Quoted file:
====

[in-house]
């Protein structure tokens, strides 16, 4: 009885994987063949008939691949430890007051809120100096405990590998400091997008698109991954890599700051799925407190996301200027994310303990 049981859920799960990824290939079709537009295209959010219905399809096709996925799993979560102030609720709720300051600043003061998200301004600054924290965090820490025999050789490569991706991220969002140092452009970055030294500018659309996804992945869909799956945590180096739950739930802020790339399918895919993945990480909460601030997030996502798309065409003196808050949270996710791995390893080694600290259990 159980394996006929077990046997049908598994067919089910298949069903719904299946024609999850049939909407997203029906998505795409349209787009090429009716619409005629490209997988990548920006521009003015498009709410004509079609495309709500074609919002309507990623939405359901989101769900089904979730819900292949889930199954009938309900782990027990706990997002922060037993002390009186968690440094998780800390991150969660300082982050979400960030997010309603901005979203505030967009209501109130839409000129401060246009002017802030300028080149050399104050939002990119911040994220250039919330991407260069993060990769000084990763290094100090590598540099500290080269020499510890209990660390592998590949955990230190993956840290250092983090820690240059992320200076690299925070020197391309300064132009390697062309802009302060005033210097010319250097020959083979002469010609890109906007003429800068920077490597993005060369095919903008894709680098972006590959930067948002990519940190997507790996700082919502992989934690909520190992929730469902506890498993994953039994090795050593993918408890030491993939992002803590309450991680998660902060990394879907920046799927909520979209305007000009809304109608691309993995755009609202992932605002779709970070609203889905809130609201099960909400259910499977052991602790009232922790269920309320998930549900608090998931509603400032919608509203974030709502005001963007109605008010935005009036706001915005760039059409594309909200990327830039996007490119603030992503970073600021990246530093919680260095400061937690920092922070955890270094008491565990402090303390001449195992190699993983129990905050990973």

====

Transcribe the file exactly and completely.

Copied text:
[in-house]
């Protein structure tokens, strides 16, 4: 009885994987063949008939691949430890007051809120100096405990590998400091997008698109991954890599700051799925407190996301200027994310303990 049981859920799960990824290939079709537009295209959010219905399809096709996925799993979560102030609720709720300051600043003061998200301004600054924290965090820490025999050789490569991706991220969002140092452009970055030294500018659309996804992945869909799956945590180096739950739930802020790339399918895919993945990480909460601030997030996502798309065409003196808050949270996710791995390893080694600290259990 159980394996006929077990046997049908598994067919089910298949069903719904299946024609999850049939909407997203029906998505795409349209787009090429009716619409005629490209997988990548920006521009003015498009709410004509079609495309709500074609919002309507990623939405359901989101769900089904979730819900292949889930199954009938309900782990027990706990997002922060037993002390009186968690440094998780800390991150969660300082982050979400960030997010309603901005979203505030967009209501109130839409000129401060246009002017802030300028080149050399104050939002990119911040994220250039919330991407260069993060990769000084990763290094100090590598540099500290080269020499510890209990660390592998590949955990230190993956840290250092983090820690240059992320200076690299925070020197391309300064132009390697062309802009302060005033210097010319250097020959083979002469010609890109906007003429800068920077490597993005060369095919903008894709680098972006590959930067948002990519940190997507790996700082919502992989934690909520190992929730469902506890498993994953039994090795050593993918408890030491993939992002803590309450991680998660902060990394879907920046799927909520979209305007000009809304109608691309993995755009609202992932605002779709970070609203889905809130609201099960909400259910499977052991602790009232922790269920309320998930549900608090998931509603400032919608509203974030709502005001963007109605008010935005009036706001915005760039059409594309909200990327830039996007490119603030992503970073600021990246530093919680260095400061937690920092922070955890270094008491565990402090303390001449195992190699993983129990905050990973």